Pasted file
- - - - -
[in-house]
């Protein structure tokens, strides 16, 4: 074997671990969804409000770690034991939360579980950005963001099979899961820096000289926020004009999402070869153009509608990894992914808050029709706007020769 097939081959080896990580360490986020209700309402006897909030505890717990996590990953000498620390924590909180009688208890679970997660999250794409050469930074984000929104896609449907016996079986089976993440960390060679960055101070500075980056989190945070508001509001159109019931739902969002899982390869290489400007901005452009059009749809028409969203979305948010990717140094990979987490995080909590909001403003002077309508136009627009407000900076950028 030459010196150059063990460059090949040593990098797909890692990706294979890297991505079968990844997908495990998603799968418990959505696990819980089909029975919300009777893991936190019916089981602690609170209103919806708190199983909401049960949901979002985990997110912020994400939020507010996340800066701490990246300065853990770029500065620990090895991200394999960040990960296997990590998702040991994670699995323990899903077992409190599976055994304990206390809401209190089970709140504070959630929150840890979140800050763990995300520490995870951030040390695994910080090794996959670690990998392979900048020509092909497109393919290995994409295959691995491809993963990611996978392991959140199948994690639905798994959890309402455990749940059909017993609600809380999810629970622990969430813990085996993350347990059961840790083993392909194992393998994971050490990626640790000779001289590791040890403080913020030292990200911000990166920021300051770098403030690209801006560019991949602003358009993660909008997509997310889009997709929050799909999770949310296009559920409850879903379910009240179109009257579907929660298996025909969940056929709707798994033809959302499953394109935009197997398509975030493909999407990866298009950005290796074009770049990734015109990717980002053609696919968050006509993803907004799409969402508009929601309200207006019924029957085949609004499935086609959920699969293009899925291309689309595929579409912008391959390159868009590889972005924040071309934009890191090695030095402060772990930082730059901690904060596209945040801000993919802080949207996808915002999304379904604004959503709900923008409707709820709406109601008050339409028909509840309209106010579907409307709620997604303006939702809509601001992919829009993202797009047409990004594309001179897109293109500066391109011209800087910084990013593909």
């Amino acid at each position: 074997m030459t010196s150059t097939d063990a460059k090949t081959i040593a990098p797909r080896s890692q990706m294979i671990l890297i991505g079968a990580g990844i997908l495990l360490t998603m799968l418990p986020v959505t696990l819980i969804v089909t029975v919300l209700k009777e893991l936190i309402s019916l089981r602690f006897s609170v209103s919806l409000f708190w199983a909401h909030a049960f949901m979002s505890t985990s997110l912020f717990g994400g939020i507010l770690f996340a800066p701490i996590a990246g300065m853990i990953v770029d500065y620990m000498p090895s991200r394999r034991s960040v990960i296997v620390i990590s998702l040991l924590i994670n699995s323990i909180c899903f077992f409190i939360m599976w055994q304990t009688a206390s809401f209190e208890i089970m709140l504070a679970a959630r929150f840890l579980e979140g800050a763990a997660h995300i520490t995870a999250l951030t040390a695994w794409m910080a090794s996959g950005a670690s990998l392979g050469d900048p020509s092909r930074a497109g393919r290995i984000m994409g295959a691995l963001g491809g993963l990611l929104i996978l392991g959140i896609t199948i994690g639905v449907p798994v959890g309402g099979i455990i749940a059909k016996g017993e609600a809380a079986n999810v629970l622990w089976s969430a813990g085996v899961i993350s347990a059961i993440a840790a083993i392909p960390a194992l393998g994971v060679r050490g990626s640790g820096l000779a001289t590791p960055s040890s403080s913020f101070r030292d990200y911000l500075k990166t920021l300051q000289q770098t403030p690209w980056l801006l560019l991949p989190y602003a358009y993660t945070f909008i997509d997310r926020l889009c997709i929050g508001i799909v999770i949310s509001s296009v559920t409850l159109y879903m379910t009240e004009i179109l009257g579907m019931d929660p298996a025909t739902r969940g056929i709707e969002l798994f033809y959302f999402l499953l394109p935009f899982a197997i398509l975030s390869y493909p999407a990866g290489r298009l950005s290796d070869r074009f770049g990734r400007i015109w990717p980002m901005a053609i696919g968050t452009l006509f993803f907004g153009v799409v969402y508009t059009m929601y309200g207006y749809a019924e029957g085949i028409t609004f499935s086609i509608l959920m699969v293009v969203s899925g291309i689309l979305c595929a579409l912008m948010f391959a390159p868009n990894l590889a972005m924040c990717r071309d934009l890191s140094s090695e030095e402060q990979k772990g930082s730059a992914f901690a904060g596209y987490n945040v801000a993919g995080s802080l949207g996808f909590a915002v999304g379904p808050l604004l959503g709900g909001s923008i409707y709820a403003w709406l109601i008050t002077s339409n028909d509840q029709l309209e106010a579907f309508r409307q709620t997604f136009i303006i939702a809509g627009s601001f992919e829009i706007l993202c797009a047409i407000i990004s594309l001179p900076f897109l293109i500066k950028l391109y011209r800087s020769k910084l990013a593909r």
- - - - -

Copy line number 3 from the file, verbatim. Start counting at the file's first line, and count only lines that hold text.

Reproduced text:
């Amino acid at each position: 074997m030459t010196s150059t097939d063990a460059k090949t081959i040593a990098p797909r080896s890692q990706m294979i671990l890297i991505g079968a990580g990844i997908l495990l360490t998603m799968l418990p986020v959505t696990l819980i969804v089909t029975v919300l209700k009777e893991l936190i309402s019916l089981r602690f006897s609170v209103s919806l409000f708190w199983a909401h909030a049960f949901m979002s505890t985990s997110l912020f717990g994400g939020i507010l770690f996340a800066p701490i996590a990246g300065m853990i990953v770029d500065y620990m000498p090895s991200r394999r034991s960040v990960i296997v620390i990590s998702l040991l924590i994670n699995s323990i909180c899903f077992f409190i939360m599976w055994q304990t009688a206390s809401f209190e208890i089970m709140l504070a679970a959630r929150f840890l579980e979140g800050a763990a997660h995300i520490t995870a999250l951030t040390a695994w794409m910080a090794s996959g950005a670690s990998l392979g050469d900048p020509s092909r930074a497109g393919r290995i984000m994409g295959a691995l963001g491809g993963l990611l929104i996978l392991g959140i896609t199948i994690g639905v449907p798994v959890g309402g099979i455990i749940a059909k016996g017993e609600a809380a079986n999810v629970l622990w089976s969430a813990g085996v899961i993350s347990a059961i993440a840790a083993i392909p960390a194992l393998g994971v060679r050490g990626s640790g820096l000779a001289t590791p960055s040890s403080s913020f101070r030292d990200y911000l500075k990166t920021l300051q000289q770098t403030p690209w980056l801006l560019l991949p989190y602003a358009y993660t945070f909008i997509d997310r926020l889009c997709i929050g508001i799909v999770i949310s509001s296009v559920t409850l159109y879903m379910t009240e004009i179109l009257g579907m019931d929660p298996a025909t739902r969940g056929i709707e969002l798994f033809y959302f999402l499953l394109p935009f899982a197997i398509l975030s390869y493909p999407a990866g290489r298009l950005s290796d070869r074009f770049g990734r400007i015109w990717p980002m901005a053609i696919g968050t452009l006509f993803f907004g153009v799409v969402y508009t059009m929601y309200g207006y749809a019924e029957g085949i028409t609004f499935s086609i509608l959920m699969v293009v969203s899925g291309i689309l979305c595929a579409l912008m948010f391959a390159p868009n990894l590889a972005m924040c990717r071309d934009l890191s140094s090695e030095e402060q990979k772990g930082s730059a992914f901690a904060g596209y987490n945040v801000a993919g995080s802080l949207g996808f909590a915002v999304g379904p808050l604004l959503g709900g909001s923008i409707y709820a403003w709406l109601i008050t002077s339409n028909d509840q029709l309209e106010a579907f309508r409307q709620t997604f136009i303006i939702a809509g627009s601001f992919e829009i706007l993202c797009a047409i407000i990004s594309l001179p900076f897109l293109i500066k950028l391109y011209r800087s020769k910084l990013a593909r």